The aim of the API Caucus Online Dialogue series is to promote conversation and engagement around issues relevant to speech, language, and hearing wellness in the API community. The theme of our inaugural Online Dialogue on April 3, 2016 was Passing the Torch. We had conversations with two long-serving and accomplished API pioneers and ASHA members: Ms. Melody OuYoung and Dr. Kenneth Tom. They recounted how they got their start in the Communicative Disorders field; reflected on the challenges and rewards of being among the first API professionals in the field; and shared their advice for the next generation of API professionals.
In part 1 of the dialogue, we talked with Ms. OuYoung who shared her first years as graduate student in Illinois from Taiwan and how she became interested in speech-language pathology. She reflected on the tremendous amount of work and personal growth required to reach where she is today. She urged new professionals coming in the field to find their own confidence and strength.
“It’s not how other people look at you. It’s how you look at yourself.”
In part 2 of the dialogue, we conversed with Dr. Kenneth Tom who discovered speech-language pathology through a background in music and performance. He shared his experiences growing up in San Francisco and what he learned from his family . He credits his mentors for showing him what’s possible and advised each of us to reach out to others.
“When you make known what you do, you not only are affecting your patients, your own work, and the environment, but you’re acting as a model. You’re visible.”
In the final part of the dialogue, we opened the conversation to all of the participants. We enjoyed a lively discussion about issues affecting practitioners who are non-native speakers of English, how to be an effective professional communicator, and how to promote more awareness of the Communicative Disorders field within the API communities.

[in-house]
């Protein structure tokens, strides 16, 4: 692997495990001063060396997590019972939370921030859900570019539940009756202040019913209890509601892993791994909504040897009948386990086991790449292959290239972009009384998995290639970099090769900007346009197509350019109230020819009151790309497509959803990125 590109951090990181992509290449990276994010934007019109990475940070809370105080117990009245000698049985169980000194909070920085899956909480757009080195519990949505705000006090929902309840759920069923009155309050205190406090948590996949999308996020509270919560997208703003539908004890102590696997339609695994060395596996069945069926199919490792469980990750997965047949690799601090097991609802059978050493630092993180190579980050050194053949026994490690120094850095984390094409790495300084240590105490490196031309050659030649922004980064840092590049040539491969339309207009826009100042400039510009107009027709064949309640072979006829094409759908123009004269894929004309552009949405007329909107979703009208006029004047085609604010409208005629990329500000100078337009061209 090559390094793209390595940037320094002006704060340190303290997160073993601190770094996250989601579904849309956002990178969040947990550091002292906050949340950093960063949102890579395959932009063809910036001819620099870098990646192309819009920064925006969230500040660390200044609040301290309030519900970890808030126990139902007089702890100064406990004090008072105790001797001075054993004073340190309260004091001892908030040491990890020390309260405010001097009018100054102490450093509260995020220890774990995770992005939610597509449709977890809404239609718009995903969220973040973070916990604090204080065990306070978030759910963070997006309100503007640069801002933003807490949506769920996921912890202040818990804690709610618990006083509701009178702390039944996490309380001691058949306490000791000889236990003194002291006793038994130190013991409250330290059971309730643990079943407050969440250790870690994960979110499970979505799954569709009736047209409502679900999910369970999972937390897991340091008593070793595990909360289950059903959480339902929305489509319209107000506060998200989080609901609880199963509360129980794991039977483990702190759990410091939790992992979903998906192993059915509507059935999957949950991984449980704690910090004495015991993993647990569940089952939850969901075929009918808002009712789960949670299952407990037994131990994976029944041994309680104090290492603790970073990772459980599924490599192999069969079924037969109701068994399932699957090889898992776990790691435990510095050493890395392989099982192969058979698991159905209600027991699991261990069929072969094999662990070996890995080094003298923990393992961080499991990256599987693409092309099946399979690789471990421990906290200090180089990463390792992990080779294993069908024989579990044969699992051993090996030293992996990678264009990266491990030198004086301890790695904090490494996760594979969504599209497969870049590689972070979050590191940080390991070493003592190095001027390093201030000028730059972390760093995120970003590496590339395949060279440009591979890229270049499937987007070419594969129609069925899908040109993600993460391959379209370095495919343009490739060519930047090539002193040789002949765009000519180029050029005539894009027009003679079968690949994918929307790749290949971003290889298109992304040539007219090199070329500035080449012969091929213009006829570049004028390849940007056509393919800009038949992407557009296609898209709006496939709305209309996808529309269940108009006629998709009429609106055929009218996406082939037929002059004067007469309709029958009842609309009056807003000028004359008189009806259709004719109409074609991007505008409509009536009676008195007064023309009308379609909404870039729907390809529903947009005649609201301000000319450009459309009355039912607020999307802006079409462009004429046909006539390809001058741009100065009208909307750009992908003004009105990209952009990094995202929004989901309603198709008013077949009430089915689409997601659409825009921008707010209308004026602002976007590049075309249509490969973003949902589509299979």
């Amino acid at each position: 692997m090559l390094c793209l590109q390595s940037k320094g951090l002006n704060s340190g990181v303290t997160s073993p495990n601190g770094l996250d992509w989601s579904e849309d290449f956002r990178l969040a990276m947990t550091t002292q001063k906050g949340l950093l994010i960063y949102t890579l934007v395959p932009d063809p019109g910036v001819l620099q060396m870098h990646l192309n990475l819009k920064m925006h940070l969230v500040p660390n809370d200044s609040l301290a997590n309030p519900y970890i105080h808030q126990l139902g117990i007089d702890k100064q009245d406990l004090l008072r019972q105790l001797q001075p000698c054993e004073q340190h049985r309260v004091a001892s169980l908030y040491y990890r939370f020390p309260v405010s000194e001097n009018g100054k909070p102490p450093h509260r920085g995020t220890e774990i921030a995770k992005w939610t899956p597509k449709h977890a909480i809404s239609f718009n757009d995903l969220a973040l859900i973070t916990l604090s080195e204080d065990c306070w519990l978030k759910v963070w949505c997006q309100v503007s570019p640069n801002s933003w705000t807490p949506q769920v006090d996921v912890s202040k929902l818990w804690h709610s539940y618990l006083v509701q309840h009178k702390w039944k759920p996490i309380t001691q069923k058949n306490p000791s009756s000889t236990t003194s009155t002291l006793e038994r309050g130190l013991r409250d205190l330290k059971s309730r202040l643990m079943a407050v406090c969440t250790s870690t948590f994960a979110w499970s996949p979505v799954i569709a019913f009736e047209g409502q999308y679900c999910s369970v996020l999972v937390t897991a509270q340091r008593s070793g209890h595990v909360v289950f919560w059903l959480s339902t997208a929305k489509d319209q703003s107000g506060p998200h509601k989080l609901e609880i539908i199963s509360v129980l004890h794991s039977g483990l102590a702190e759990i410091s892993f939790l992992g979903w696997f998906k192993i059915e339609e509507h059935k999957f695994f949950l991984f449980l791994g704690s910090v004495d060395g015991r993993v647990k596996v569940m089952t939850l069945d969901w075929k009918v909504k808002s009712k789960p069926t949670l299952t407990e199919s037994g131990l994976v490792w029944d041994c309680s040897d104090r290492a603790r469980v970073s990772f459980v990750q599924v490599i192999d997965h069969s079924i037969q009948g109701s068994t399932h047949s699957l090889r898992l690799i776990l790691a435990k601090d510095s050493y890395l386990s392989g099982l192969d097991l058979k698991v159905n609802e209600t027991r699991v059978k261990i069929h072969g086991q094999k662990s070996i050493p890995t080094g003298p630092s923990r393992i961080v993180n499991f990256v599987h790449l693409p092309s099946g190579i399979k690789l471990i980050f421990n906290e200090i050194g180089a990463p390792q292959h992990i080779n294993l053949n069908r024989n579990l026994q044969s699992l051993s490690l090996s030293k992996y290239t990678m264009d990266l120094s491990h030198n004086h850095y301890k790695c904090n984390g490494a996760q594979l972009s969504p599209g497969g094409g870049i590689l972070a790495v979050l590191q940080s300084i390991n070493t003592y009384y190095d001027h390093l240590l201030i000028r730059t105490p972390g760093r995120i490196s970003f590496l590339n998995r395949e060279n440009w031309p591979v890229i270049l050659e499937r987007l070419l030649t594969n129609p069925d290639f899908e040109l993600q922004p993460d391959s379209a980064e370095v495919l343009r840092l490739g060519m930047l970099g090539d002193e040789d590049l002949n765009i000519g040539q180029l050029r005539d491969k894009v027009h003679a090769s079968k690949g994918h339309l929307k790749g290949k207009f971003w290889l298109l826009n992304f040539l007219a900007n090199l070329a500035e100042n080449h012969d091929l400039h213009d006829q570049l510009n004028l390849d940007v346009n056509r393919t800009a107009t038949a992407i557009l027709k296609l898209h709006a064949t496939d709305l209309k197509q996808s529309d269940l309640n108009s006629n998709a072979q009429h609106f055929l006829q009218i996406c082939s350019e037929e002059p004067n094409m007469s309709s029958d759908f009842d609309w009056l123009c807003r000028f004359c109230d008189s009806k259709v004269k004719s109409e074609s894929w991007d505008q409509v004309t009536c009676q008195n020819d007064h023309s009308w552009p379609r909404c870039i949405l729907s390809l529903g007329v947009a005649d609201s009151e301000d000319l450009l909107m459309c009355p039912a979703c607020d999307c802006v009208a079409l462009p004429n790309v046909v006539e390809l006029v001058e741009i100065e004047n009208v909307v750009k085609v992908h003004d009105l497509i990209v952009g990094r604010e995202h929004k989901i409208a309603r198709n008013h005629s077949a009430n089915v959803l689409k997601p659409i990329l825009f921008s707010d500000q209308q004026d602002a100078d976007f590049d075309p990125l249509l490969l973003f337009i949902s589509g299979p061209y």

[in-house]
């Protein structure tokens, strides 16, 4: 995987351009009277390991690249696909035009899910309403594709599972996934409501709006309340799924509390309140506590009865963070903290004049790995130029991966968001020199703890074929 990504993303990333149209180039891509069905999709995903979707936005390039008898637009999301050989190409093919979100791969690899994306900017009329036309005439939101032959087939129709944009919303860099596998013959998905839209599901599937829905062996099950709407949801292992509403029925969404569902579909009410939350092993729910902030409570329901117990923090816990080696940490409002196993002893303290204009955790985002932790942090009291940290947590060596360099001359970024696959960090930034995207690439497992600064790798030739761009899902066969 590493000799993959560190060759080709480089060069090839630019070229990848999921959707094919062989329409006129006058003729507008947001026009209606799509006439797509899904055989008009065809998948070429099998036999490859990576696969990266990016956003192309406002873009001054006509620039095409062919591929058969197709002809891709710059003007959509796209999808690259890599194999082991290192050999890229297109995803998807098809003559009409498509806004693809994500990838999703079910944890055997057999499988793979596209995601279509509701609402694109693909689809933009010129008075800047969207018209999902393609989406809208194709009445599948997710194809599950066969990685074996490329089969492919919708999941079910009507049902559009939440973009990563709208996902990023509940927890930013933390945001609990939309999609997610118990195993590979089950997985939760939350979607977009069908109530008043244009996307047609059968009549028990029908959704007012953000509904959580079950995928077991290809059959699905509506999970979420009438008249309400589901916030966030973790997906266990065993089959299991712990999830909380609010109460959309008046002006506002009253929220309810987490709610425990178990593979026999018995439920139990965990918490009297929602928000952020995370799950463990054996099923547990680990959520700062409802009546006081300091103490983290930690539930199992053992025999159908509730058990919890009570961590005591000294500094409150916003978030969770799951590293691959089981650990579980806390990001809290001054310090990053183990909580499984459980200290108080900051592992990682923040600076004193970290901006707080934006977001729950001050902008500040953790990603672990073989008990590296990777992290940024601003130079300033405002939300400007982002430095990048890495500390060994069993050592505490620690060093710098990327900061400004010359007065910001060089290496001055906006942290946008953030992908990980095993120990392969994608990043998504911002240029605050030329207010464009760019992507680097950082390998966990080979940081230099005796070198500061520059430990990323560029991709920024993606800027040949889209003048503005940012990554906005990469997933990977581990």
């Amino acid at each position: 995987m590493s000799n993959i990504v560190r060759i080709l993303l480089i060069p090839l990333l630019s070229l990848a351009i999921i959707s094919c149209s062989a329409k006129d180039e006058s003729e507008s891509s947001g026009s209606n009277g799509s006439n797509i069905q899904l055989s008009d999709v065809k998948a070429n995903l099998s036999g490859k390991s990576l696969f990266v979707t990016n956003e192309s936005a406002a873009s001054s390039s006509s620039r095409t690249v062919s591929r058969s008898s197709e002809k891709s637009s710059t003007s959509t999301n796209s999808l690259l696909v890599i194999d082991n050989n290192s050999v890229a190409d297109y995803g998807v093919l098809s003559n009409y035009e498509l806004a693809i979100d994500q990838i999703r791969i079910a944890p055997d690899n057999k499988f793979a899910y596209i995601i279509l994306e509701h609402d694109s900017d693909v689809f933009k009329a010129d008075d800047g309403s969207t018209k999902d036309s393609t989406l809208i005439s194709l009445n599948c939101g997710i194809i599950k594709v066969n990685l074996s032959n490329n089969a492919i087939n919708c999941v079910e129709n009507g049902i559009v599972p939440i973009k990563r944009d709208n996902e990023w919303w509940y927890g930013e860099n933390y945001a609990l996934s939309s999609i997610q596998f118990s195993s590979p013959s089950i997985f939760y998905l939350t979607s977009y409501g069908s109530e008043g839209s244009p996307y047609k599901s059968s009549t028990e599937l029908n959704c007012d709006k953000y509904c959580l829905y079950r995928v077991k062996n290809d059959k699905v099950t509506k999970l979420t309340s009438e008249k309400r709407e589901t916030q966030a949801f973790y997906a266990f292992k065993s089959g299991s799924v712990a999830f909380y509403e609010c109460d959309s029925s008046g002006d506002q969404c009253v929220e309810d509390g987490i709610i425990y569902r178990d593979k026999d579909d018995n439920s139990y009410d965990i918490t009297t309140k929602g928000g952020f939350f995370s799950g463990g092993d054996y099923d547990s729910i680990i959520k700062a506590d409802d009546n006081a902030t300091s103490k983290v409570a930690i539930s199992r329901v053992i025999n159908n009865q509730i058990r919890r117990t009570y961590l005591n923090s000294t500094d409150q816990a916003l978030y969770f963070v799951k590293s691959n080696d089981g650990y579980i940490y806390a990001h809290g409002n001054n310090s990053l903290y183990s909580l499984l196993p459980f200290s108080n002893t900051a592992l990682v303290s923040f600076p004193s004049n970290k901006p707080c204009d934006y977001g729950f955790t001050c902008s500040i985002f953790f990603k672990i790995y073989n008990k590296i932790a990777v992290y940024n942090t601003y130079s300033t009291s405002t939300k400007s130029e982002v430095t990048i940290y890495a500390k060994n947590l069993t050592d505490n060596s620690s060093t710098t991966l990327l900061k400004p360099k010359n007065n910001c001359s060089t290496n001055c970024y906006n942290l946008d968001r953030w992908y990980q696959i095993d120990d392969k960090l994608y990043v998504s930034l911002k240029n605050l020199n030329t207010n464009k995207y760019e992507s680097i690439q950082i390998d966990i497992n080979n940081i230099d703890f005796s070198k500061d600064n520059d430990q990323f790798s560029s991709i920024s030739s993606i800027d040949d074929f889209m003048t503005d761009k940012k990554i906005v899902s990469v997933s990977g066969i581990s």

“In honor of API Heritage Month, the following profiles highlight two pioneering ASHA members who have dedicated their life’s work to the advancement of API issues.”
The content above was originally published in Tan, Greta T., Yee, Michelle, Kuo, Christine Y. (2008). Honoring the Contributions of Asian Pacific Islanders. The ASHA Leader, 13 (7), 23. doi: 10.1044/leader.FTR3.13072008.np.
“May is a month of many celebrations. In addition to being Better Hearing and Speech Month, May is also nationally designated as Asian Pacific Islander (API) Heritage Month, which commemorates and recognizes the inherent diversity of API languages and cultures. It is a celebration of the achievements and contributions of API communities in America.
ASHA promotes issues related to API communities through organizations such as the Office of Multicultural Affairs, Multicultural Issues Board, and Multicultural Constituency Groups. The API Caucus is one of the six ASHA Multicultural Constituency Groups and comprises speech, language, and hearing professionals and students who are from an API background or have shown an interest in the API communities.
The API Caucus began in 1985 as a small group of speech-language and hearing professionals who held their first meeting at the ASHA National Office. Lilly Li-Rong Cheng recognized this forum as the beginning of an organization that could foster culturally and linguistically appropriate services and education for the API population. Through this forum, API professionals made presentations and began an ongoing dialogue about the API populations at ASHA, and slowly and steadily gained a presence for the API community. These events eventually led to the formal establishment of the API Caucus.” (…Read full article at http://leader.pubs.asha.org/article.aspx?articleid=2289757.)
The content above was originally published in Tan, Greta T. (2008). May is Asian Pacific Islander Heritage Month. The ASHA Leader, 13 (7), 23. doi: 10.1044/leader.AN2.13072008.23.